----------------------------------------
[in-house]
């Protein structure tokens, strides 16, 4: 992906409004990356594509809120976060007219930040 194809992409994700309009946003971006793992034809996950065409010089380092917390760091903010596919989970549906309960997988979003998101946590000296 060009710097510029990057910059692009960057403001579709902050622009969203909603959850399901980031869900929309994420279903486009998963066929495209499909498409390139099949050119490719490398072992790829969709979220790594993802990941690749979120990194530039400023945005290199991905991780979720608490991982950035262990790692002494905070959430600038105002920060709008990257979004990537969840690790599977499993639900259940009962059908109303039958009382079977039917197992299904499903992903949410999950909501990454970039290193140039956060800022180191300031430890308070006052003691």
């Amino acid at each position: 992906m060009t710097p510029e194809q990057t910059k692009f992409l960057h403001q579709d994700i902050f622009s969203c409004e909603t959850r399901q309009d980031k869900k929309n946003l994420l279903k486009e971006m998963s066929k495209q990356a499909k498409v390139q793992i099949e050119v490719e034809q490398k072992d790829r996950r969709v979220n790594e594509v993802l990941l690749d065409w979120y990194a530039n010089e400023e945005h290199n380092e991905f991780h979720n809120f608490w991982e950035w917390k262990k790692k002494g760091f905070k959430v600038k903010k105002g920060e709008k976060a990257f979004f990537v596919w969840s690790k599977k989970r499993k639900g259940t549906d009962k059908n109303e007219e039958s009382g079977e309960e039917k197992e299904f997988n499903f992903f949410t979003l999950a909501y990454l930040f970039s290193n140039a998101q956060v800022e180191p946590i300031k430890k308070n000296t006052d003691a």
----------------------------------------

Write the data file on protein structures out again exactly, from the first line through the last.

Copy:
[in-house]
């Protein structure tokens, strides 16, 4: 992906409004990356594509809120976060007219930040 194809992409994700309009946003971006793992034809996950065409010089380092917390760091903010596919989970549906309960997988979003998101946590000296 060009710097510029990057910059692009960057403001579709902050622009969203909603959850399901980031869900929309994420279903486009998963066929495209499909498409390139099949050119490719490398072992790829969709979220790594993802990941690749979120990194530039400023945005290199991905991780979720608490991982950035262990790692002494905070959430600038105002920060709008990257979004990537969840690790599977499993639900259940009962059908109303039958009382079977039917197992299904499903992903949410999950909501990454970039290193140039956060800022180191300031430890308070006052003691």
């Amino acid at each position: 992906m060009t710097p510029e194809q990057t910059k692009f992409l960057h403001q579709d994700i902050f622009s969203c409004e909603t959850r399901q309009d980031k869900k929309n946003l994420l279903k486009e971006m998963s066929k495209q990356a499909k498409v390139q793992i099949e050119v490719e034809q490398k072992d790829r996950r969709v979220n790594e594509v993802l990941l690749d065409w979120y990194a530039n010089e400023e945005h290199n380092e991905f991780h979720n809120f608490w991982e950035w917390k262990k790692k002494g760091f905070k959430v600038k903010k105002g920060e709008k976060a990257f979004f990537v596919w969840s690790k599977k989970r499993k639900g259940t549906d009962k059908n109303e007219e039958s009382g079977e309960e039917k197992e299904f997988n499903f992903f949410t979003l999950a909501y990454l930040f970039s290193n140039a998101q956060v800022e180191p946590i300031k430890k308070n000296t006052d003691a």